4. Maine Healthcare Expansion Ballot Initiative – Maine’s governor has vetoed Medicaid expansion five times. But now the people have a chance to vote to override him. No state has
    taken advantage of the Medicaid expansion option in the Affordable Care Act via ballot initiative. This is the first test.  In other words, when the public has the option to vote directly on ACA expansion, how does it go?
  5. Control of Washington State Senate – State governments typically make more decisions that affect people’s lives than the federal government. In Washington state, a single special election today will decide which party controls the Senate. Like all of today’s races, it will also be used as an omen to determine which party has the advantage going into the 2018 election.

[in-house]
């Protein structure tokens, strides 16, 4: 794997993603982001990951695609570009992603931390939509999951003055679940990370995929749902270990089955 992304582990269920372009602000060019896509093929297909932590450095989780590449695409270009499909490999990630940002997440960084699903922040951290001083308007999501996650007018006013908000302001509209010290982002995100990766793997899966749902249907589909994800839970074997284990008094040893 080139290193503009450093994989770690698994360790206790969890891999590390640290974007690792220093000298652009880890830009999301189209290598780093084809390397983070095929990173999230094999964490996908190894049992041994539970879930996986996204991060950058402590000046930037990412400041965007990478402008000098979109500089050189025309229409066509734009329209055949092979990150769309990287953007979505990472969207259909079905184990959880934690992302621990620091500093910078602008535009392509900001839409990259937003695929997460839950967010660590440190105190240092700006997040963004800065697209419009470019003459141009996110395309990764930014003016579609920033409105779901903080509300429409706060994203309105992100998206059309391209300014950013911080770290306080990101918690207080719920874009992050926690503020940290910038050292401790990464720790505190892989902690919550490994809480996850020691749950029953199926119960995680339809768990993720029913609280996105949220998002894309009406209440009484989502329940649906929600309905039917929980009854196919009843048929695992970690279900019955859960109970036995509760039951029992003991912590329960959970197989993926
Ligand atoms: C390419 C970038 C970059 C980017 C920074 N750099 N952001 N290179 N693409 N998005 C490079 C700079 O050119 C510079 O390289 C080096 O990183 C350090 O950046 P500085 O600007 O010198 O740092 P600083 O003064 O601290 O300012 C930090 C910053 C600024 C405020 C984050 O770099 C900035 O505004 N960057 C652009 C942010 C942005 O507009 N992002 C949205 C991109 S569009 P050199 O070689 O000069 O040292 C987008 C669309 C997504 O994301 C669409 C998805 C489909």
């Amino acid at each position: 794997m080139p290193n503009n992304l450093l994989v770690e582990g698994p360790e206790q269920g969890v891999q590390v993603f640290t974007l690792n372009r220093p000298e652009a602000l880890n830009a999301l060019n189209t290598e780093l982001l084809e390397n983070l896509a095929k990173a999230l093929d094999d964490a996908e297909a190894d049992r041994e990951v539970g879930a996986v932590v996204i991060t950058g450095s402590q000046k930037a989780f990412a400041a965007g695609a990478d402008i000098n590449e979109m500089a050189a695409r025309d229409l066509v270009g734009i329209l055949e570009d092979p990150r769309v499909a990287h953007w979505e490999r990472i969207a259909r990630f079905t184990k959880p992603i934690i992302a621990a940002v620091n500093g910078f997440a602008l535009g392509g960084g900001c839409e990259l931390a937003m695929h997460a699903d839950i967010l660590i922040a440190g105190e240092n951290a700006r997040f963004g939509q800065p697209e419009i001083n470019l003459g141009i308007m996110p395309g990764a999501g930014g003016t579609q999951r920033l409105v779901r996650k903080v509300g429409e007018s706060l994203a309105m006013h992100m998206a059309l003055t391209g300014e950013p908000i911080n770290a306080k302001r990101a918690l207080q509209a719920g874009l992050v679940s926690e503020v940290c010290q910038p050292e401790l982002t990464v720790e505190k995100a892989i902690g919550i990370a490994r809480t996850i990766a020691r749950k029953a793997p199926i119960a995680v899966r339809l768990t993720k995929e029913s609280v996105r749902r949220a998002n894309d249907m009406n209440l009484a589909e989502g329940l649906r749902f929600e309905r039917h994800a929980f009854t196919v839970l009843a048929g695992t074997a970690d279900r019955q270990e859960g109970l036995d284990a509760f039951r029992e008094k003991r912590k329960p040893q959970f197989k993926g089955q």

7:15am: Rick Gates–recently arrested in the Mueller probe for, among other things, Conspiracy Against the United States–was granted temporary release from house arrest so that he could go vote….for Republican Ed Gillespie.  There is really no excuse to sit this out. Just do it. 

7am: Voted. Whew. That is a load off. My work for the day is mostly done. Fellow Virginians, please do the same. I promise, you’ll feel like a stack of bricks has been lifted from your straining back and the clouds will begin to part as a ray of sunny warmth bathes your face. Reminder: You must present an ID to vote. Many different IDs work, AND you can still use them a year after they are expired. Curious about your polling place? Look HERE.

 

 

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Get It Out of My Head. Please Make It Stop